IT IS NOW EASIER TO READ THE BIBLE in the world’s most populous Muslim nation. Not because Indonesia’s laws have changed, but because a new contextual translation, recently completed by an interdenominational team managed by Wheaton alumna Krisy Kuhns Maxey ’86, makes God’s Word accessible to most of the archipelago’s 260 million people. Krisy reports over 150,000 copies of this Bible have been printed, and some have found their way into conservative religious boarding schools where they are being used by Islamic teachers and students because the new language and terms no longer present barriers to them.
“The Qur’an actually urges adherents to read the Torah (Taurat), Psalms (Zabur), and Gospels (Injil), but they don’t recognize those texts because of all the ‘Christianese’ in existing Indonesian translations,” says Krisy, who, with her husband, Eric ’86, M.A. ’88, serves with the Alliance. “We sought to run a middle road between the majority population who would want the Bible to sound like their holy book, and the Christians who are accustomed to the terminology of the church. When we met resistance from both sides, we knew we were on the right road.”
The Maxeys are among the many Wheaton alumni harnessing the power of languages for Christ and his kingdom. They had one advantage: Krisy and Eric were both born and raised in Indonesia. But for students in need of training, the College’s Modern and Classical Languages Department provides.
SPANISH MAJOR DR. JUDITH BLUMHOFER ’03 works as a pediatrician at a missions hospital in rural Honduras, where she recently helped an eight-year-old dying of cancer “prepare to meet his Savior.” “It is one of the hardest yet most rewarding things I have ever done,” she says. “When I look back on it, I am always struck by the certainty that he is now in heaven—whole.”
ANCIENT LANGUAGES MAJOR ALICIA HALL ’01
is now a user-experience architect, helping agencies make corporate websites and apps more intuitive and less confusing for consumers. Her most recent project was a sex education site for the Chicago Department of Public Health. “Even though ancient Languages seem completely irrelevant to what I do, I consider my years learning Greek and Latin to have laid a solid foundation for my career,” she says. “In essence, I spent years parsing and organizing information—which is what I do for a living now.”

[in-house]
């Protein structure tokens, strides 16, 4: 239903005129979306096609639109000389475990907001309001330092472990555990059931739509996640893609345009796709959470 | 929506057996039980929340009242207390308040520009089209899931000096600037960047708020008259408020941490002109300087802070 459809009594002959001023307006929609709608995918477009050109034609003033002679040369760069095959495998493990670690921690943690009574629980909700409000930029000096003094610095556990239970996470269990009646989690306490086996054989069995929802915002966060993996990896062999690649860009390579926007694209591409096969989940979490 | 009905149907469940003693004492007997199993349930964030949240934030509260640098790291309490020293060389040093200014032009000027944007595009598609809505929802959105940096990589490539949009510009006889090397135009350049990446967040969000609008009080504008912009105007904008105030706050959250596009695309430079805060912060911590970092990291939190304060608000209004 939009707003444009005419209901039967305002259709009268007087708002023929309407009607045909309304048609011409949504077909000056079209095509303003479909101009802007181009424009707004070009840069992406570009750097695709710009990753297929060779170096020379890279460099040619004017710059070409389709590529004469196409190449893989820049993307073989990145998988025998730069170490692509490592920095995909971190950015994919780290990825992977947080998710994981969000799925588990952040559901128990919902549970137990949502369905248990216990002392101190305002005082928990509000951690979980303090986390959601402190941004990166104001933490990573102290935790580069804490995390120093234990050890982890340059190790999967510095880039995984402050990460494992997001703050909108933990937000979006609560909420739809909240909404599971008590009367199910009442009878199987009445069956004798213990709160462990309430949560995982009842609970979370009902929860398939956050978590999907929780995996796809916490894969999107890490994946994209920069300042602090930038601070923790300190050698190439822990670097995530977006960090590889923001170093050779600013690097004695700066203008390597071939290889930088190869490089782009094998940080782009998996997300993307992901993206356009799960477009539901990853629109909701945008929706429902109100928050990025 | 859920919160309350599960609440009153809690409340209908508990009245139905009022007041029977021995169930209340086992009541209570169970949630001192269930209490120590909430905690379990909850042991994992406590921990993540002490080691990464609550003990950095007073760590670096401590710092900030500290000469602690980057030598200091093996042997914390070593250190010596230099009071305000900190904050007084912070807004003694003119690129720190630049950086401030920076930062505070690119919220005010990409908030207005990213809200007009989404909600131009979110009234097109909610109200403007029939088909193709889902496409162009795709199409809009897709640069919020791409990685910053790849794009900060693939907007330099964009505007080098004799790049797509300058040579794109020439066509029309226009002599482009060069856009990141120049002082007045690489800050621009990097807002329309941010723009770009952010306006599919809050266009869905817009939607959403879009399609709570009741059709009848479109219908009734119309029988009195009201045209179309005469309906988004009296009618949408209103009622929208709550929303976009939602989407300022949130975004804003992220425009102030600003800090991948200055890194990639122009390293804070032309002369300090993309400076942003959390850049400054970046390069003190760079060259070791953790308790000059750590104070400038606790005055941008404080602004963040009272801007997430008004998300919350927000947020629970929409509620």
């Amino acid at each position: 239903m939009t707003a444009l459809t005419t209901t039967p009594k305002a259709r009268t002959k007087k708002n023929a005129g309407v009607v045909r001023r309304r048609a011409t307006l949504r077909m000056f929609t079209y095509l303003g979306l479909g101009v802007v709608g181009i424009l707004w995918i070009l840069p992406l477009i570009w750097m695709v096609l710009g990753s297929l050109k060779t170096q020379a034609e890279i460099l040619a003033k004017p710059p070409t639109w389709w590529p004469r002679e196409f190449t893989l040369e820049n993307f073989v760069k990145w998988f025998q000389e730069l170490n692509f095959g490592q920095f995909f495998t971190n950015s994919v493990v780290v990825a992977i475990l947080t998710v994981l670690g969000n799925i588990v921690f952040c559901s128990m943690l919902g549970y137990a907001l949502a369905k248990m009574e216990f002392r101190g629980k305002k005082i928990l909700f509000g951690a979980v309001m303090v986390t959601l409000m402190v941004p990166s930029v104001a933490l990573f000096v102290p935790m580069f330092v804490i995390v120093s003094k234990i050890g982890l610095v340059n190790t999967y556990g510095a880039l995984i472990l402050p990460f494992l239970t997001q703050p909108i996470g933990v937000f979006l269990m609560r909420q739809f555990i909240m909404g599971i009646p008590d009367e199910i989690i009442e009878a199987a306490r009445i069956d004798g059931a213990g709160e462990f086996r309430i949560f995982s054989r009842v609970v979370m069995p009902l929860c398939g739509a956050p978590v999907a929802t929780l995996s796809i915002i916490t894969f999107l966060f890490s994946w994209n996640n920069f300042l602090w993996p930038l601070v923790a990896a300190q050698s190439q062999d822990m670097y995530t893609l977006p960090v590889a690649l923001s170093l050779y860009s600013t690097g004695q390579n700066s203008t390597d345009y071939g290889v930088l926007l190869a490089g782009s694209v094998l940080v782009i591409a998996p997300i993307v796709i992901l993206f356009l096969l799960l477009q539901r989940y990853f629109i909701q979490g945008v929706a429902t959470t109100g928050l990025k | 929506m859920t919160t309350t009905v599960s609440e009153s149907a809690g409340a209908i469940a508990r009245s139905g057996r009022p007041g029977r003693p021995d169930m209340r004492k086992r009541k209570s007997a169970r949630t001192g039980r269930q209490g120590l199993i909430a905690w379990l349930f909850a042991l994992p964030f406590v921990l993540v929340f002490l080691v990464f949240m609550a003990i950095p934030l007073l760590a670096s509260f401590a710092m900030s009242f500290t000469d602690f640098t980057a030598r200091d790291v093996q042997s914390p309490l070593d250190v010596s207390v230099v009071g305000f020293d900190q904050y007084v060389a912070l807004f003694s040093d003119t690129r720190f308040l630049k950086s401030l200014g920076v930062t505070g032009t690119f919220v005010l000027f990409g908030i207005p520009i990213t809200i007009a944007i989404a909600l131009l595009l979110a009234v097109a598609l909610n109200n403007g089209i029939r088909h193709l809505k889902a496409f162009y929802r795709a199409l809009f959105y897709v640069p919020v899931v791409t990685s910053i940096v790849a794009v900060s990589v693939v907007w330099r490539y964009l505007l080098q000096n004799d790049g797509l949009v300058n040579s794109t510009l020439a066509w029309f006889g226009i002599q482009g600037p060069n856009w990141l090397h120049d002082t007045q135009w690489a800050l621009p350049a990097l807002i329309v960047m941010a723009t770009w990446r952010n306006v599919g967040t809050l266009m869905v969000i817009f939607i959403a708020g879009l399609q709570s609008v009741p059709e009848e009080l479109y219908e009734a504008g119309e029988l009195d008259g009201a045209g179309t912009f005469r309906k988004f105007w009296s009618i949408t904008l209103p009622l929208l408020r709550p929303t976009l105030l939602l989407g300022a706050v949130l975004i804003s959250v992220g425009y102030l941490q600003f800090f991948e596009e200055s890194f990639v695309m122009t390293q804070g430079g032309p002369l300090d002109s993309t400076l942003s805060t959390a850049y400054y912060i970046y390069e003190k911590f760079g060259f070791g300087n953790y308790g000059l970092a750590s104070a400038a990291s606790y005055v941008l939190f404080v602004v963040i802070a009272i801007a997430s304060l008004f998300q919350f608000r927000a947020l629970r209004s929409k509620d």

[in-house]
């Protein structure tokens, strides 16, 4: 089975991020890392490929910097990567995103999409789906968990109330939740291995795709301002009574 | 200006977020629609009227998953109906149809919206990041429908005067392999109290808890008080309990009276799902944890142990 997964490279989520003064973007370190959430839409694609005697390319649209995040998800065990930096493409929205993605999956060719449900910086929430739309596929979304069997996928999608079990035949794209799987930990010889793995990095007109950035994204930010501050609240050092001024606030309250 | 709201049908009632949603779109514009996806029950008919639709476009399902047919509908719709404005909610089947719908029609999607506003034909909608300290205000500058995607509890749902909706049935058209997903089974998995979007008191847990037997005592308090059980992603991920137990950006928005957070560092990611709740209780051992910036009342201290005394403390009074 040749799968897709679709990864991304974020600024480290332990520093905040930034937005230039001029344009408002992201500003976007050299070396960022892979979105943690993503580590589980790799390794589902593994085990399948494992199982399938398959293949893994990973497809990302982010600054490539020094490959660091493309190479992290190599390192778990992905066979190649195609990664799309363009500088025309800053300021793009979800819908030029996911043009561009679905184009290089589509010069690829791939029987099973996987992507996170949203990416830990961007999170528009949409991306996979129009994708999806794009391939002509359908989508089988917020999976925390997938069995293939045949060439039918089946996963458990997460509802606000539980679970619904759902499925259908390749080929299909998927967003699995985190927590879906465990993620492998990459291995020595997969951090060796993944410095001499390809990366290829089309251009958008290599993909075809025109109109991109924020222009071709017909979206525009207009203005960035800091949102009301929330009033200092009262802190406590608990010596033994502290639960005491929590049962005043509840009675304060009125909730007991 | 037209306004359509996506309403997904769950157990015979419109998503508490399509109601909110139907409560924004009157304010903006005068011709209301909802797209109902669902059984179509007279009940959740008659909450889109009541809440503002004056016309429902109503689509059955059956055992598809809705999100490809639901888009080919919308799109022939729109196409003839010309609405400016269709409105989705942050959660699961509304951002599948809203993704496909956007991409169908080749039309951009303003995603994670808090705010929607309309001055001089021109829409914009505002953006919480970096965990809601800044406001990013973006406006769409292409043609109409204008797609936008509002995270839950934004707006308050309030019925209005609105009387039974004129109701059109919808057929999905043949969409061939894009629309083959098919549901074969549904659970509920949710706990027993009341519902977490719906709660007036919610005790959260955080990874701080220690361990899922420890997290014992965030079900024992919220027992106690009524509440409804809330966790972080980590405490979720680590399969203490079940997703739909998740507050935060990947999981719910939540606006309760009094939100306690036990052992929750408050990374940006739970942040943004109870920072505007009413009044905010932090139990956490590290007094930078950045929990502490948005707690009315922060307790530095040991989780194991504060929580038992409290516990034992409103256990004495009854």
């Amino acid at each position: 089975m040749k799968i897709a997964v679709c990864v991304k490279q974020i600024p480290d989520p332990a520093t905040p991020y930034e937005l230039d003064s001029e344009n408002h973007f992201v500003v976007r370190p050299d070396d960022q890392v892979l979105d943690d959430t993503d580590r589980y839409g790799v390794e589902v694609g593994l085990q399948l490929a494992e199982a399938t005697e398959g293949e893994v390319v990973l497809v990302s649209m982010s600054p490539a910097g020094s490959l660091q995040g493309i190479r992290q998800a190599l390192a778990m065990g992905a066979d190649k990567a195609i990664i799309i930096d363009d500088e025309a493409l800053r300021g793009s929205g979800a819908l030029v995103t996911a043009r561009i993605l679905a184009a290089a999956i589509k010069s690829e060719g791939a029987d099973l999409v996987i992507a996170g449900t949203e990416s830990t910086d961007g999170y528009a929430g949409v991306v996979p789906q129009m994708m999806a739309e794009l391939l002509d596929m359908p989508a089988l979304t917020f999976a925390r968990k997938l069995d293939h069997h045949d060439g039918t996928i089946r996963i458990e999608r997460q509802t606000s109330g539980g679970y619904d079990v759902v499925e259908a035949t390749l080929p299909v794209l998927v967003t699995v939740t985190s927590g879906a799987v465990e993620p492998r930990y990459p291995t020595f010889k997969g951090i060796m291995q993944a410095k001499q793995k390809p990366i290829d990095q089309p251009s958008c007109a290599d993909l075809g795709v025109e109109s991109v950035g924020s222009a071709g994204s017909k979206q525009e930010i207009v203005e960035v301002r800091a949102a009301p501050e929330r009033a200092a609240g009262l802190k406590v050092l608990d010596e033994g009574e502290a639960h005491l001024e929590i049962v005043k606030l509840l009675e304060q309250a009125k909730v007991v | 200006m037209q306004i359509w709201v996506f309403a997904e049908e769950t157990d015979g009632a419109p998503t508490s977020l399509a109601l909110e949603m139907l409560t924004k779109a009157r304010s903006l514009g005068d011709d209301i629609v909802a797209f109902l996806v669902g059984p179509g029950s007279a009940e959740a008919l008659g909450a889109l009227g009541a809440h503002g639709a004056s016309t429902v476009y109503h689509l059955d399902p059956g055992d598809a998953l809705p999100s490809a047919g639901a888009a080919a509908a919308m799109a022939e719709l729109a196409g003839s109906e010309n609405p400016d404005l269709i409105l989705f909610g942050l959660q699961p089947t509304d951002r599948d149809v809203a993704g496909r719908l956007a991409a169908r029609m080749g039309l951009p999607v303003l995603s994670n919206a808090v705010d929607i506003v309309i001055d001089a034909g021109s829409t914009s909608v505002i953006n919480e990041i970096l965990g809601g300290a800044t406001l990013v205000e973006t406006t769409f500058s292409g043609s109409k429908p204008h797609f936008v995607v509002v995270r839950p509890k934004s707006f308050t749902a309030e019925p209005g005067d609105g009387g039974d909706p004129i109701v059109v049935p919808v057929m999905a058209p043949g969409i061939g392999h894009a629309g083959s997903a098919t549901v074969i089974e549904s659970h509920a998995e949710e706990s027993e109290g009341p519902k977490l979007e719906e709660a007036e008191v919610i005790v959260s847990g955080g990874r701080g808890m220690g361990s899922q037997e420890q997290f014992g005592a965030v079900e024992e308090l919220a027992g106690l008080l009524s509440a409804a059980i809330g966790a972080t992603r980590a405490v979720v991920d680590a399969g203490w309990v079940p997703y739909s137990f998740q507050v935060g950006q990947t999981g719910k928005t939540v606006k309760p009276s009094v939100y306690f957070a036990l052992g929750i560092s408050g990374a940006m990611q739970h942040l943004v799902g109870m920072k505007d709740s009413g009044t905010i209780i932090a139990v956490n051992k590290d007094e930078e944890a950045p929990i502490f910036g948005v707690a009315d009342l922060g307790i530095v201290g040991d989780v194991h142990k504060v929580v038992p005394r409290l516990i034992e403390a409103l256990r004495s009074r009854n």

GERMAN MAJOR JOEL DILLON ’04 previously worked at a Henri Nouwen-affiliated L’Arche community for adults with intellectual disabilities in rural Germany. He currently serves as CEO of Jill’s House, an organization outside Washington, D.C., that provides respite care for families of children with profound intellectual disabilities. “God is so much bigger and more wonderful than any one country, language, or culture,” he says. “Studying Luther, Goethe, Schiller, Böll, Hesse, and others helped me grasp a bit more of God’s greatness.”
FRENCH AND POLITICAL SCIENCE MAJOR HELEN CLARK OVERMYER ’87 intended to get a career as a government or business translator, but ended up taking classes in five more languages (Spanish, German, Italian, Russian, and Slovak) and living in France and Italy en route to becoming a missionary with Trans World Radio. She served with her family in the Caribbean island of Bonaire and Slovakia until 2005. “My foreign language degree has been the backbone for an adventurous and multi-faceted life.”
ANCIENT LANGUAGES MAJOR JACOB RODRIGUEZ ’09, M.A. ’11 puts his degree to use in Ethiopia, where he has spent five years teaching theology to Ethiopian pastors. “Learning biblical Greek and Hebrew gave me the tools to understand God's Word at a deeper level, and to teach it in several contexts across the world,” he says. “It was definitely worth the hours of parsing every verb and participle!”
WHEATON'S MODERN AND CLASSICAL LANGUAGES DEPARTMENT, one of Wheaton’s largest with 17 full-time faculty, was formerly known as the Foreign Languages Department. It was renamed last year to be “more accurate,” says Dean of Humanities and Theological Studies Dr. Jill Peláez Baumgaertner. “The label ‘foreign’ is less and less applicable as our culture becomes more diverse and as other modern languages become more prevalent in English-speaking environments,” she says.
The department desires students to develop linguistic and cultural proficiency in classical (Greek, Latin, and Hebrew) and/or modern (Spanish, French, German, and Mandarin Chinese) languages. Most importantly, the department seeks to develop a Christian worldview in all students in order to “serve the church and society by fostering clear communication and cultural understanding.”
The latest addition to the department is Mandarin, which will soon be offered as a major. In the future, Department Chair Dr. Grant Henley would like to see additional world languages become part of the curriculum, beginning with Arabic. He would also like to see a non-English-based study abroad requirement become a significant academic component in many of the College’s majors. The department currently offers study abroad opportunities in Mexico, Central America, Spain, France, Germany, and China.
“The essence of a liberal arts education is to interact with all of God’s world from a Christian perspective,” he says. “It is by studying languages other than their own that students begin to understand, appreciate, and learn from diverse cultures so as to be worthy ambassadors of the gospel of Jesus Christ.”
Learn more about Wheaton's Modern and Classical Languages Department on their website.